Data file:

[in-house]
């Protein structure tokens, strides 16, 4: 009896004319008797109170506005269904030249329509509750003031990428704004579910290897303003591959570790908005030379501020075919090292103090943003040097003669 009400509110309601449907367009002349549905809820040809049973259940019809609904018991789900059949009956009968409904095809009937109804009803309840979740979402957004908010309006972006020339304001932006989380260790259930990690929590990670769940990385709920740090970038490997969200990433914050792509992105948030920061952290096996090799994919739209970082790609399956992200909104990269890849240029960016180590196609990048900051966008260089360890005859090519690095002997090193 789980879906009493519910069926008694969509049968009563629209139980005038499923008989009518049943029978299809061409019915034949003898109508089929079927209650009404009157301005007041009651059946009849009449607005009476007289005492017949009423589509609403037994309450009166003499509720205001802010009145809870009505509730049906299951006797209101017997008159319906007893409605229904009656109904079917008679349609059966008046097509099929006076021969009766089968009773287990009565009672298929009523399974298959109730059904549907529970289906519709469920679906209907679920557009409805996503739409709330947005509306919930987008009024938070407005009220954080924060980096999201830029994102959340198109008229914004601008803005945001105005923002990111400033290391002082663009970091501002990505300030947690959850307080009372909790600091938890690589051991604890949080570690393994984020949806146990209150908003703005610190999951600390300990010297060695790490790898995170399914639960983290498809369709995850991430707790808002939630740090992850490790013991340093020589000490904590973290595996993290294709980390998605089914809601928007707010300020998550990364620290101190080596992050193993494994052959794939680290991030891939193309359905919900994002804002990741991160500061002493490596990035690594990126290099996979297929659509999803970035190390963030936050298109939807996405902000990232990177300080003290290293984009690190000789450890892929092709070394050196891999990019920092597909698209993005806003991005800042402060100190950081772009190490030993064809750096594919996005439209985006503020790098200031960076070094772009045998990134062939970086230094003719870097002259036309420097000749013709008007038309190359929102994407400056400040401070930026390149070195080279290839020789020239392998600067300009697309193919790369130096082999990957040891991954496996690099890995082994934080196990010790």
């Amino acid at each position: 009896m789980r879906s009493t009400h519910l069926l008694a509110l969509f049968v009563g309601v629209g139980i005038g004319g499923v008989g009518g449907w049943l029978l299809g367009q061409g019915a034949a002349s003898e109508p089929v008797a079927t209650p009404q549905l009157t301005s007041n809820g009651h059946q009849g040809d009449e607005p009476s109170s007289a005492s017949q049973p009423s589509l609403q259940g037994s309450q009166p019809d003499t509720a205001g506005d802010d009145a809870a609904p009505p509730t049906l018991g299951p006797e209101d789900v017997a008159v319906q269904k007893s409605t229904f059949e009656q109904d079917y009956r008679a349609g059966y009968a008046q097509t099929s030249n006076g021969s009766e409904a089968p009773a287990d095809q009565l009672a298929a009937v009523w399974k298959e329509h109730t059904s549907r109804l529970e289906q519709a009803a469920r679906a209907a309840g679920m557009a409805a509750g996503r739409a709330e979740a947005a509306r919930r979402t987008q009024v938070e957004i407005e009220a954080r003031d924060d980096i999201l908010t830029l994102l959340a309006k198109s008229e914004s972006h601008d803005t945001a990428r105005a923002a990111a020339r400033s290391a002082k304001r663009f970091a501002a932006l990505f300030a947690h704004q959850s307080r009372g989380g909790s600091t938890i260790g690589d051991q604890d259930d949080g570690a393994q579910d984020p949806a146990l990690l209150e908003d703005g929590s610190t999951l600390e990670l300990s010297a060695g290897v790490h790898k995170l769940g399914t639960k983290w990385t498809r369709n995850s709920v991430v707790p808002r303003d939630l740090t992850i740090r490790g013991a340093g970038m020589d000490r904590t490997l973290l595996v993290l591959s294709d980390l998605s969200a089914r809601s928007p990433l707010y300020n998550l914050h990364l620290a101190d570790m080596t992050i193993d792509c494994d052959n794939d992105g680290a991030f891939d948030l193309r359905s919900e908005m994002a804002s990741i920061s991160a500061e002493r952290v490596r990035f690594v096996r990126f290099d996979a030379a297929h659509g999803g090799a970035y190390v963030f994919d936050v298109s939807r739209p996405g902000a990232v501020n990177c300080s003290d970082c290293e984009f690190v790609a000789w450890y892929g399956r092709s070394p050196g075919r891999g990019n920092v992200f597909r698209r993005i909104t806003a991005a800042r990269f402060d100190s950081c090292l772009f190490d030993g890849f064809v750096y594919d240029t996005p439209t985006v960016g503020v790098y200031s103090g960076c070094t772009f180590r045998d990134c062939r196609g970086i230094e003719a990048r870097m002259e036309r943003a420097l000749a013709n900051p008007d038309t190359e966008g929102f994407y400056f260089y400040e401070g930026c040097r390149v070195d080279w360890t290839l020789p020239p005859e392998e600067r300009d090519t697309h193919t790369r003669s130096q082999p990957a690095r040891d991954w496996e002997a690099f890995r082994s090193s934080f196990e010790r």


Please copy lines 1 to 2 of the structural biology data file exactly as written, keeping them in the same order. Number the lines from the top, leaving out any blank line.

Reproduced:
[in-house]
């Protein structure tokens, strides 16, 4: 009896004319008797109170506005269904030249329509509750003031990428704004579910290897303003591959570790908005030379501020075919090292103090943003040097003669 009400509110309601449907367009002349549905809820040809049973259940019809609904018991789900059949009956009968409904095809009937109804009803309840979740979402957004908010309006972006020339304001932006989380260790259930990690929590990670769940990385709920740090970038490997969200990433914050792509992105948030920061952290096996090799994919739209970082790609399956992200909104990269890849240029960016180590196609990048900051966008260089360890005859090519690095002997090193 789980879906009493519910069926008694969509049968009563629209139980005038499923008989009518049943029978299809061409019915034949003898109508089929079927209650009404009157301005007041009651059946009849009449607005009476007289005492017949009423589509609403037994309450009166003499509720205001802010009145809870009505509730049906299951006797209101017997008159319906007893409605229904009656109904079917008679349609059966008046097509099929006076021969009766089968009773287990009565009672298929009523399974298959109730059904549907529970289906519709469920679906209907679920557009409805996503739409709330947005509306919930987008009024938070407005009220954080924060980096999201830029994102959340198109008229914004601008803005945001105005923002990111400033290391002082663009970091501002990505300030947690959850307080009372909790600091938890690589051991604890949080570690393994984020949806146990209150908003703005610190999951600390300990010297060695790490790898995170399914639960983290498809369709995850991430707790808002939630740090992850490790013991340093020589000490904590973290595996993290294709980390998605089914809601928007707010300020998550990364620290101190080596992050193993494994052959794939680290991030891939193309359905919900994002804002990741991160500061002493490596990035690594990126290099996979297929659509999803970035190390963030936050298109939807996405902000990232990177300080003290290293984009690190000789450890892929092709070394050196891999990019920092597909698209993005806003991005800042402060100190950081772009190490030993064809750096594919996005439209985006503020790098200031960076070094772009045998990134062939970086230094003719870097002259036309420097000749013709008007038309190359929102994407400056400040401070930026390149070195080279290839020789020239392998600067300009697309193919790369130096082999990957040891991954496996690099890995082994934080196990010790």